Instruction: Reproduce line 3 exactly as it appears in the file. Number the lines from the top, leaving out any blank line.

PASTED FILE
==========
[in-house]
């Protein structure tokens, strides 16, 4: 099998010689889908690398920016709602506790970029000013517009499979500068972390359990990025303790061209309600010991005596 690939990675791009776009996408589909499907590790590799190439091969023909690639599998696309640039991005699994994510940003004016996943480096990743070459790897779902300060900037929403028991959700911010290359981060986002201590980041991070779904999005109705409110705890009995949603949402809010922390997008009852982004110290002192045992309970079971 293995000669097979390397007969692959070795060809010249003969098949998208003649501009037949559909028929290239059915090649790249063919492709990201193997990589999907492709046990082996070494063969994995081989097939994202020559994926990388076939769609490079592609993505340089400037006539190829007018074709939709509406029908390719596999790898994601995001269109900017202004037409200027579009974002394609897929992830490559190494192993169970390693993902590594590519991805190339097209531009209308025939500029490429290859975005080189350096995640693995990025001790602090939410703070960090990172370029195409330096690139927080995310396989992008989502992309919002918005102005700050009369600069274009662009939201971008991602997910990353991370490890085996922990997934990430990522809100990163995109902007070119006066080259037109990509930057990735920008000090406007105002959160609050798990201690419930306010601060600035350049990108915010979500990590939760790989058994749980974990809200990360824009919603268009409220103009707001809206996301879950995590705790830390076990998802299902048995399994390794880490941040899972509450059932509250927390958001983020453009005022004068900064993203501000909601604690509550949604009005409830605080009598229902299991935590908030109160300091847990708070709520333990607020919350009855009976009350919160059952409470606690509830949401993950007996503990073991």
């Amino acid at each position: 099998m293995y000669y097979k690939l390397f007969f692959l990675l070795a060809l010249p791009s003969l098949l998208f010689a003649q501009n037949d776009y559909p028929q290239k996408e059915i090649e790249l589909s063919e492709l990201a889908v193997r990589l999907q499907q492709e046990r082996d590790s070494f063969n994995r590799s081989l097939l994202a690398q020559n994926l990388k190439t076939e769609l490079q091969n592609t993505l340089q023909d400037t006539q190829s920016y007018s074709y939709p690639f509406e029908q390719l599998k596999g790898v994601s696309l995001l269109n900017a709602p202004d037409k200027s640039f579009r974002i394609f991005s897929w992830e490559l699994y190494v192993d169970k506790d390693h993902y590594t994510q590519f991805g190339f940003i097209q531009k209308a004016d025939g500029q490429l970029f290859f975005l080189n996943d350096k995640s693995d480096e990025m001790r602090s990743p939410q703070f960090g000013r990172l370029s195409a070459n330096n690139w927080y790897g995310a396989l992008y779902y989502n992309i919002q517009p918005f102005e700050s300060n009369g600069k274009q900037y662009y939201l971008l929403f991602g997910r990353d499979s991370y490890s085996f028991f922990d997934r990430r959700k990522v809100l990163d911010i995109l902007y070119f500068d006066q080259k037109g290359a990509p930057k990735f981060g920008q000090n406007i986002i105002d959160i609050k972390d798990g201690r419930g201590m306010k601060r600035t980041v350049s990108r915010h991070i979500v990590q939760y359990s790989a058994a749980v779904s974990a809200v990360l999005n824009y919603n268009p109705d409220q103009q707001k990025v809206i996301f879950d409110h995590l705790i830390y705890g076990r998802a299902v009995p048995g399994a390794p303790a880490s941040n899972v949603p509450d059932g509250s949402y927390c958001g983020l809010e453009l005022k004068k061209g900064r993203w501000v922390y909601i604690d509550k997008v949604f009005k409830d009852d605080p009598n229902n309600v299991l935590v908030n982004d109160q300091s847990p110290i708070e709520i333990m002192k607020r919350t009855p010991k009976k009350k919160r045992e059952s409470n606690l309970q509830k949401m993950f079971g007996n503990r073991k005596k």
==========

């Amino acid at each position: 099998m293995y000669y097979k690939l390397f007969f692959l990675l070795a060809l010249p791009s003969l098949l998208f010689a003649q501009n037949d776009y559909p028929q290239k996408e059915i090649e790249l589909s063919e492709l990201a889908v193997r990589l999907q499907q492709e046990r082996d590790s070494f063969n994995r590799s081989l097939l994202a690398q020559n994926l990388k190439t076939e769609l490079q091969n592609t993505l340089q023909d400037t006539q190829s920016y007018s074709y939709p690639f509406e029908q390719l599998k596999g790898v994601s696309l995001l269109n900017a709602p202004d037409k200027s640039f579009r974002i394609f991005s897929w992830e490559l699994y190494v192993d169970k506790d390693h993902y590594t994510q590519f991805g190339f940003i097209q531009k209308a004016d025939g500029q490429l970029f290859f975005l080189n996943d350096k995640s693995d480096e990025m001790r602090s990743p939410q703070f960090g000013r990172l370029s195409a070459n330096n690139w927080y790897g995310a396989l992008y779902y989502n992309i919002q517009p918005f102005e700050s300060n009369g600069k274009q900037y662009y939201l971008l929403f991602g997910r990353d499979s991370y490890s085996f028991f922990d997934r990430r959700k990522v809100l990163d911010i995109l902007y070119f500068d006066q080259k037109g290359a990509p930057k990735f981060g920008q000090n406007i986002i105002d959160i609050k972390d798990g201690r419930g201590m306010k601060r600035t980041v350049s990108r915010h991070i979500v990590q939760y359990s790989a058994a749980v779904s974990a809200v990360l999005n824009y919603n268009p109705d409220q103009q707001k990025v809206i996301f879950d409110h995590l705790i830390y705890g076990r998802a299902v009995p048995g399994a390794p303790a880490s941040n899972v949603p509450d059932g509250s949402y927390c958001g983020l809010e453009l005022k004068k061209g900064r993203w501000v922390y909601i604690d509550k997008v949604f009005k409830d009852d605080p009598n229902n309600v299991l935590v908030n982004d109160q300091s847990p110290i708070e709520i333990m002192k607020r919350t009855p010991k009976k009350k919160r045992e059952s409470n606690l309970q509830k949401m993950f079971g007996n503990r073991k005596k």